The Fatal Conceit – `Vanity Business Posting`

The Fatal Conceit – Vanity Business Posting

Are you guilty of it in the training or provider space, I know I have been?

Now, before you google it – that term vanity Posting is not in the dictionary (not yet at least). Although the title isn’t a thing , it does have a ring of truth to it, right?

I was recently asked by a client about my thoughts on my oppositions self-promoting posts – is it Ok or Not?

Vanity Posting is personal or business marketing you do that strokes your ego and feeds your vanity, it makes you feel good rather than bringing value like more business to you, or more importantly worth to your audience.

Is Instagram, LinkedIn and Facebook turning us all into vain and attention-seeking narcissists, or were we that way to begin with?
The numbers tell a powerful story of self-obsessions. There is more than 80m photographs uploaded to Instagram every day, more than 3.5bn ‘likes’ every day, and some 1.4bn people (20% of the world’s population) publishing details of their lives on Facebook.
It is interesting to note; diagnoses of narcissistic personality disorder (NPD) have risen sharply over the past 10 years: the rate of increase is comparable to the rise in the rate of obesity.
Has it to say that most of us would not describe ourselves as a narcissist but as someone using available technology to further his career and keep up with expectations
It’s easy to kid yourself that the posts you are currently doing compared to others is the good type and not vanity-driven at all.

Nevertheless, my social media feeds are loaded with self-assertions. Boast posts typically begin with phrases like “I am so humbled to…,” “I am so proud to…,” and then go on to describe an achievement immodestly.

“Most people dislike vanity in others, whatever share they have of it themselves” Benjamin Franklin

Me, My, and I – All of Us.

Posts with too much “me” “my” and “I” are doomed to fail and a huge mistake. It’s a flawed approach to your message.
It’s hard enough to capture readers’ attention in this age of content overload. You may have only seconds, in a world where attention spans are as short.
Don’t put customers off by making your message all about “Me” “I” and “My”.”

Recently, researchers at two prominent Universities studied the effect of bragging on the audience. Here’s what they found: “When we engage in self-promotion ourselves, we tend to overestimate others’ positive reactions and underestimate their negative ones.”
In real life bragging doesn’t work, in fact we don’t like it; therefore, why would it work online?

More so, try to understand that readers care most about themselves, just as you and I do i.e. One question is always on a readers’ minds, “What’s in it for me?” (WIIFM?)
Your readers are guaranteed to be interested in it, because it’s all about them and what they need.

It’s natural to want to feel like you’re good at something and have other people see that. However, don’t be the peacock flaunting and boasting colourful impressively sized feathers, fanned for display purposes.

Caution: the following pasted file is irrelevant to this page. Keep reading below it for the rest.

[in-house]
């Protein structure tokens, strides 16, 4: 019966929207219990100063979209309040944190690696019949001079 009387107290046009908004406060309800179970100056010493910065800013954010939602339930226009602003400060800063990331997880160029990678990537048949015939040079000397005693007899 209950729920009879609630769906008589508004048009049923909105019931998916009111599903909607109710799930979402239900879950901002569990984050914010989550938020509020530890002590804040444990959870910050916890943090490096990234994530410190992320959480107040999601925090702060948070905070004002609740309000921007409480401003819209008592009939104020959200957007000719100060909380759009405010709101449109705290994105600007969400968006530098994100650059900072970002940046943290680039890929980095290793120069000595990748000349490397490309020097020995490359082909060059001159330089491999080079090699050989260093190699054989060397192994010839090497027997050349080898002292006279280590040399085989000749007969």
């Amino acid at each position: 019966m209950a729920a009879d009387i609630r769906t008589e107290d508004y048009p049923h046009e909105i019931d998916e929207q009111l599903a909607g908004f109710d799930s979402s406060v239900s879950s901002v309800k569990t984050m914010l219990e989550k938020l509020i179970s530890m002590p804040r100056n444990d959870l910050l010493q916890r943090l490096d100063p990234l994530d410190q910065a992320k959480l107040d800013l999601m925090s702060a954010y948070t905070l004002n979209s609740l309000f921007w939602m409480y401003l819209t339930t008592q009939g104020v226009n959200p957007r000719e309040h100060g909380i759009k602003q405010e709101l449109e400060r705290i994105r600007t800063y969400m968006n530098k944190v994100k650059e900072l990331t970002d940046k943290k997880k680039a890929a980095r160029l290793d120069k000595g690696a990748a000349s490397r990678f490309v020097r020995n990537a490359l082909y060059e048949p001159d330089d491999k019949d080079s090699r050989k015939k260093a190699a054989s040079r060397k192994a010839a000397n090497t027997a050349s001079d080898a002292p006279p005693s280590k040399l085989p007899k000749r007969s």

As if not enough already, it then shakes its extravagant tail feathers, to ensure that it is even more so known and seen.

Reader First Content

It’s possible to sell yourself with authenticity and integrity.
Reader-first content gives you a solid foundation for your message. Readers want to read it, because it’s possibly about them and not all about you and yours.

Ask yourself, in this post how will your readers and or their companies benefit from reading your post? Or does it provide a guarantee on nothing except your bank account and/or ego?
Through posting either educate and/or focus on building strong, meaningful relationships that impact others and put you on top of their list when opportunity comes.

BTW – you are not doing good if you brag about doing good

The Key to the Engagement Door

In professional life it’s essential to take credit for your achievements; it just has to be done right — here’s how.

Rather than the standard ever used post of “Another successful course run for…” Write your story where your role or your company’s role is not the plots all conquering lead, more so it’s the loyal sidekick that aids and abets the hero – someone else.

Have the integrity to provide the real tools with which they can improve and become that hero in the story. To use a movie idiom; in Shawshank Redemption your Red, not the innocent yet incarcerated lead, Andy Dufresne.
In the Karate Kid you’re not Daniel the karate kid, your Mr. Miyagi, the sensei who prepares Daniel for life, rather than just learning the martial art. You are their Professor Dumbledore to Harry Potter.

If your posting about the last course, you ran – then ensure you’re the mentor who enables your student heroes to succeed. Thrust your students into the spotlight, where they belong. Don’t be embarrassed or ashamed to show who you’ve helped with your product or service.

Monologue vs Dialogue

In the end it’s about credibility. A third-party endorsement is far more influential and believable than tooting your own horn.
If you’ve provided value to them, chances are they’ll be happy to talk up you or your business – after all, you’ve earned it.

In this, your performance will testify for you.

Be careful that accomplishments and achievements should not make us blind toward others; their needs and interests or requirements.

I suggest that we all addressed – ‘All is I’ and `I am All`

Dean Hawkins

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